The Roundup

Jan 12, 2011

Tax man

It's been little more than a week since newly elected Gov. Jerry Brown asked for bipartisan cooperation on new taxes and new cuts, and already the opposition is mounting -- especially on the taxes.

From Steve Harmon in the Contra Costa Times: "Brown met with all four caucuses -- Republicans and Democrats in both the Assembly and Senate -- Tuesday in his continuing effort to draw the politicians out of their ideological corners, as he has put it. But Republicans are adamant in their opposition to placing the question of a tax extension before the voters, let alone be seen as supporting it."


"Senate GOP Leader Bob Dutton, R-Rancho Cucamonga, said Monday the plan had "zero" support in his caucus."


California voters have approved new taxes only four times in 22 years, so going to the ballot for new levies isn't exactly a slam-dunk, notes the Ventura County Star's Timm Herdt.


"Three of the measures were approved on presidential election ballots, when the broadest representation of voters turns out."


"This is the history that is staring back at Gov. Jerry Brown as he seeks a special election in June to ask voters to extend temporary increases in taxes that nearly every Californian pays: sales taxes, income taxes and vehicle license fees."


"The odds are not on his side."


Brown hopes to make those odds better by wooing Capitol Republicans, but that appears to be an uphill task, reports the LA Times' Anthony York and Mike Mishak.


"The Democratic governor needs as few as four GOP votes to place a measure on the ballot that would extend $9 billion in recent tax hikes — levies Republicans have opposed."

"I will … go into the lion's den and see if I can convince them to live with a little less red meat than they're accustomed [to]," Brown said after unveiling his spending plan Monday."


Meanwhile, Brown's proposal to cut $1 billion from higher education is is prompting doom and gloom among educators, who fear that large numbers of students will be shut out of the system. The Times' Larry Gordon, Carla Rivera and Tony Barboza have the story.


"Administrators said it was too soon to say definitively how they would respond if the Legislature approves the $1.4 billion in proposed state funding cuts for the University of California, California State University and the state's community college system. But they predicted that daily life at the schools would surely suffer in various ways, including more-crowded classes and less pristine campuses."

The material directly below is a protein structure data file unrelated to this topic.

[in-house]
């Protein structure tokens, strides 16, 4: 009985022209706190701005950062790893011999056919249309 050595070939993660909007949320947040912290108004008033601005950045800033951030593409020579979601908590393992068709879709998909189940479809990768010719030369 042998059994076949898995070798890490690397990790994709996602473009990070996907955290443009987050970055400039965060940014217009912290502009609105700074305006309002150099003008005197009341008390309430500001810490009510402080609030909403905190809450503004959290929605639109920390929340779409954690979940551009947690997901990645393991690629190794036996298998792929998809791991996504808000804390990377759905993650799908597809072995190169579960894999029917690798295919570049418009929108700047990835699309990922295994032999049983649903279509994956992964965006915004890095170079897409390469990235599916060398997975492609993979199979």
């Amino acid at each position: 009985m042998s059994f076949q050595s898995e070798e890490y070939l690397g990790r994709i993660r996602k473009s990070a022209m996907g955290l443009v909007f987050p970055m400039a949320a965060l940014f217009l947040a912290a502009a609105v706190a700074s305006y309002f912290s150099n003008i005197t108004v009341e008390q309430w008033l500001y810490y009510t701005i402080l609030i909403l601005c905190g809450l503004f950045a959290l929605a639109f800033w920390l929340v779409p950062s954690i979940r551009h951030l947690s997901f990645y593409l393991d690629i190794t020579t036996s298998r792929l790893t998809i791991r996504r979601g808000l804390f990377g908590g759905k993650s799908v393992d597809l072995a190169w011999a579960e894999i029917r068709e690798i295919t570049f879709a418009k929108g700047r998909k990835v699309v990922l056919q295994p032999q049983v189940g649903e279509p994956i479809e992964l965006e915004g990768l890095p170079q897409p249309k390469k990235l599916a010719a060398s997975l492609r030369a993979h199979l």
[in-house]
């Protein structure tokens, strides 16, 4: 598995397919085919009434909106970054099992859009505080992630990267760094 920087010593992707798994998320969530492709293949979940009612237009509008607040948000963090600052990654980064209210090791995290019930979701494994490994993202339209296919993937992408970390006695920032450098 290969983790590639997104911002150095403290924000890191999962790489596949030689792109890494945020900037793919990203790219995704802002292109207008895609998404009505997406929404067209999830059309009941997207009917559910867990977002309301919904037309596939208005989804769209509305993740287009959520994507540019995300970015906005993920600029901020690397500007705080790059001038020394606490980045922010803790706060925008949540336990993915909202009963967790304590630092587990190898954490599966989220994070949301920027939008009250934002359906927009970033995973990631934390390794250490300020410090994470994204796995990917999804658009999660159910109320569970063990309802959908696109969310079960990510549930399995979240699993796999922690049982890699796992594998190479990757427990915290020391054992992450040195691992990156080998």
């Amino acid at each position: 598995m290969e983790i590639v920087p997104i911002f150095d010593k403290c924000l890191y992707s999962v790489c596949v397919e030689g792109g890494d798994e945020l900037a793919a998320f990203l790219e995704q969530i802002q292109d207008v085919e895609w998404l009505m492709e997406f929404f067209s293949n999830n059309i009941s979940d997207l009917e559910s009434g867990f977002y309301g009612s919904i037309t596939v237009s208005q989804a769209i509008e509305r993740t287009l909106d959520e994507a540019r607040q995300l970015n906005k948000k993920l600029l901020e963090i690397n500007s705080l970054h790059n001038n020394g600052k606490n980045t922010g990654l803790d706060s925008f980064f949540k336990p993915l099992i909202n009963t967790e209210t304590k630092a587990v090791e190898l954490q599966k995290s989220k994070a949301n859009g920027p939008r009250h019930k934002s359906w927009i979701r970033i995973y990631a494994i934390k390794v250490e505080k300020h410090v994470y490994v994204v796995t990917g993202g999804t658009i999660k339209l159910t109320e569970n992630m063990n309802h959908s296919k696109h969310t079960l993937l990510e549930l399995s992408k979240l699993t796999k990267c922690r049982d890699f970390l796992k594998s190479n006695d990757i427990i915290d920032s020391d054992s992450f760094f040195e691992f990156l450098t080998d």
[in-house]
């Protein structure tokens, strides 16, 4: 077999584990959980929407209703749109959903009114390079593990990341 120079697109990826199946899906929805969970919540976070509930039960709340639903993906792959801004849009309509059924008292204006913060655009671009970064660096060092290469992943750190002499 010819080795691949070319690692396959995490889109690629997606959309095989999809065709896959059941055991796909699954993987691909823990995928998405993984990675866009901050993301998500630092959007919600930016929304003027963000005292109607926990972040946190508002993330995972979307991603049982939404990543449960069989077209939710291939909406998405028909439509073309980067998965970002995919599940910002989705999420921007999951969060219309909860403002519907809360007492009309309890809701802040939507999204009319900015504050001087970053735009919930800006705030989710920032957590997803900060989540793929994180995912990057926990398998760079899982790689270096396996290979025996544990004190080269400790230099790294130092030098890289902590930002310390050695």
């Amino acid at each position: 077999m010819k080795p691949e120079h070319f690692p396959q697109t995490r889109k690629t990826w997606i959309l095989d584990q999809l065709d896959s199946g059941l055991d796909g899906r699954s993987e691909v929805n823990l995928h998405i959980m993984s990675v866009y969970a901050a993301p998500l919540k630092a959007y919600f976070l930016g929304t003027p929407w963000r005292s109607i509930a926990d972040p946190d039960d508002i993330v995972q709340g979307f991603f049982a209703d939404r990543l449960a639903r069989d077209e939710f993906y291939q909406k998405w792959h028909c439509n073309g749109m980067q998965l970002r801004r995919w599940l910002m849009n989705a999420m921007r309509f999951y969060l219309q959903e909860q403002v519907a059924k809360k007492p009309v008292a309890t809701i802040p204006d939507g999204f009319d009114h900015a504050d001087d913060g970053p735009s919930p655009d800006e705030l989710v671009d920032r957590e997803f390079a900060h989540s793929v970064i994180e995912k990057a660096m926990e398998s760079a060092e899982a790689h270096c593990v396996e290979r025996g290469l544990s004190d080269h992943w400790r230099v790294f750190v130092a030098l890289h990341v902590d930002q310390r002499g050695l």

"It's not so much the quality of instruction but the quality of the overall educational experience for these students" that may be affected, said Steve Boilard, higher education director at the state Legislative Analyst's Office."


In San Diego, where wild land fires are a fact of life, the locals are concerned about budget proposals that would cut into firefighting budgets. The Union-Tribune's Michael Gardner has the story.


"Most immediately, Brown proposes to rescind a 2003 policy of assigning four firefighters to every engine, scaling back to three."


"Longer-term, he has directed the California Board of Forestry and Fire Protection to develop recommendations to limit coverage and give counties and cities the responsibility and money to step in."


Lastly , we open our "SWAT Team" file to learn about a well-executed drug raid. The chopper was ready, the battering ram was used, the raiders swarmed over the property. And what did they find?


"The squad rushed in after a force helicopter picked up a ‘hotspot’ on Pam Hardcastle’s property, thinking it betrayed a lighting system used to grow the drug."


"But all they found was a heater for Simon and Kenny, the pets of Ms Hardcastle’s ten-year-old son, Jack."


‘When I opened it up and they saw the guinea pigs, they didn’t say anything,’ said the 42-year-old primary school worker."


"‘They were in the garage two seconds and they left.’"


But those guinea pigs were high...

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